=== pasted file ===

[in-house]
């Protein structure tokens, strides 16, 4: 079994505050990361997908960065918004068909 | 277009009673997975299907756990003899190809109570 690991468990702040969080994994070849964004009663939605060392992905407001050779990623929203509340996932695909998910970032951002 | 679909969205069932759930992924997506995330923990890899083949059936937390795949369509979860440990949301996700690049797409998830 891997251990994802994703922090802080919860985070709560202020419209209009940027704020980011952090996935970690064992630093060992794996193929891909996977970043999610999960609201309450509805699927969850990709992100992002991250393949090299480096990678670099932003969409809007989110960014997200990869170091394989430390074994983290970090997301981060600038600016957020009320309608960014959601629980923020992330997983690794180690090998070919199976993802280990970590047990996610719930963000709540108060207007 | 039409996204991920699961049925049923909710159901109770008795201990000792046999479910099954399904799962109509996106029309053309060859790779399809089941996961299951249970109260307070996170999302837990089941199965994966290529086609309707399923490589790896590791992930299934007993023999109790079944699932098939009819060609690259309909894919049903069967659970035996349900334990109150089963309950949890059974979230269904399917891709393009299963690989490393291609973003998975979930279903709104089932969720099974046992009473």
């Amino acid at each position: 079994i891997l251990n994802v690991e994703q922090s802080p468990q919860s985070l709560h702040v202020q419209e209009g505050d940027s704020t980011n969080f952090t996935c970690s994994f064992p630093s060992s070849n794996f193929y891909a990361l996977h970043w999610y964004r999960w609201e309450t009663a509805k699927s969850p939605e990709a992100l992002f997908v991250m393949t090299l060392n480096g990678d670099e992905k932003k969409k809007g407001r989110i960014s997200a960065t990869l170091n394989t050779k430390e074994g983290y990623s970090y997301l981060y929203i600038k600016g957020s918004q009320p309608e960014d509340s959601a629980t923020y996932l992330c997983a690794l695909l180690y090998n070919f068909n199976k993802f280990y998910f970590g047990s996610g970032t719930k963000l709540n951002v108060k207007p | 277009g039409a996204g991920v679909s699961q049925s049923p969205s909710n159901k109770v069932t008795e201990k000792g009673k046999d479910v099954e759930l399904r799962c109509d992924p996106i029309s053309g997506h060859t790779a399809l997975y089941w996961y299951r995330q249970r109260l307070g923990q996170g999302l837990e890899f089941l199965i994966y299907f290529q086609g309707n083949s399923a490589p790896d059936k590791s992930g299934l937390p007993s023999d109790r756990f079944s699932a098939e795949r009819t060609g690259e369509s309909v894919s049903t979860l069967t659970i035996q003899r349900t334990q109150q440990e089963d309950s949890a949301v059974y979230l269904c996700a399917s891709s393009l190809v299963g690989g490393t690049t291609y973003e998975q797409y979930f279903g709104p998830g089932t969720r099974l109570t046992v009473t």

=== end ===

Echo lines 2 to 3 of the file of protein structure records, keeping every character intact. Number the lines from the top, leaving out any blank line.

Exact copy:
């Protein structure tokens, strides 16, 4: 079994505050990361997908960065918004068909 | 277009009673997975299907756990003899190809109570 690991468990702040969080994994070849964004009663939605060392992905407001050779990623929203509340996932695909998910970032951002 | 679909969205069932759930992924997506995330923990890899083949059936937390795949369509979860440990949301996700690049797409998830 891997251990994802994703922090802080919860985070709560202020419209209009940027704020980011952090996935970690064992630093060992794996193929891909996977970043999610999960609201309450509805699927969850990709992100992002991250393949090299480096990678670099932003969409809007989110960014997200990869170091394989430390074994983290970090997301981060600038600016957020009320309608960014959601629980923020992330997983690794180690090998070919199976993802280990970590047990996610719930963000709540108060207007 | 039409996204991920699961049925049923909710159901109770008795201990000792046999479910099954399904799962109509996106029309053309060859790779399809089941996961299951249970109260307070996170999302837990089941199965994966290529086609309707399923490589790896590791992930299934007993023999109790079944699932098939009819060609690259309909894919049903069967659970035996349900334990109150089963309950949890059974979230269904399917891709393009299963690989490393291609973003998975979930279903709104089932969720099974046992009473």
């Amino acid at each position: 079994i891997l251990n994802v690991e994703q922090s802080p468990q919860s985070l709560h702040v202020q419209e209009g505050d940027s704020t980011n969080f952090t996935c970690s994994f064992p630093s060992s070849n794996f193929y891909a990361l996977h970043w999610y964004r999960w609201e309450t009663a509805k699927s969850p939605e990709a992100l992002f997908v991250m393949t090299l060392n480096g990678d670099e992905k932003k969409k809007g407001r989110i960014s997200a960065t990869l170091n394989t050779k430390e074994g983290y990623s970090y997301l981060y929203i600038k600016g957020s918004q009320p309608e960014d509340s959601a629980t923020y996932l992330c997983a690794l695909l180690y090998n070919f068909n199976k993802f280990y998910f970590g047990s996610g970032t719930k963000l709540n951002v108060k207007p | 277009g039409a996204g991920v679909s699961q049925s049923p969205s909710n159901k109770v069932t008795e201990k000792g009673k046999d479910v099954e759930l399904r799962c109509d992924p996106i029309s053309g997506h060859t790779a399809l997975y089941w996961y299951r995330q249970r109260l307070g923990q996170g999302l837990e890899f089941l199965i994966y299907f290529q086609g309707n083949s399923a490589p790896d059936k590791s992930g299934l937390p007993s023999d109790r756990f079944s699932a098939e795949r009819t060609g690259e369509s309909v894919s049903t979860l069967t659970i035996q003899r349900t334990q109150q440990e089963d309950s949890a949301v059974y979230l269904c996700a399917s891709s393009l190809v299963g690989g490393t690049t291609y973003e998975q797409y979930f279903g709104p998830g089932t969720r099974l109570t046992v009473t």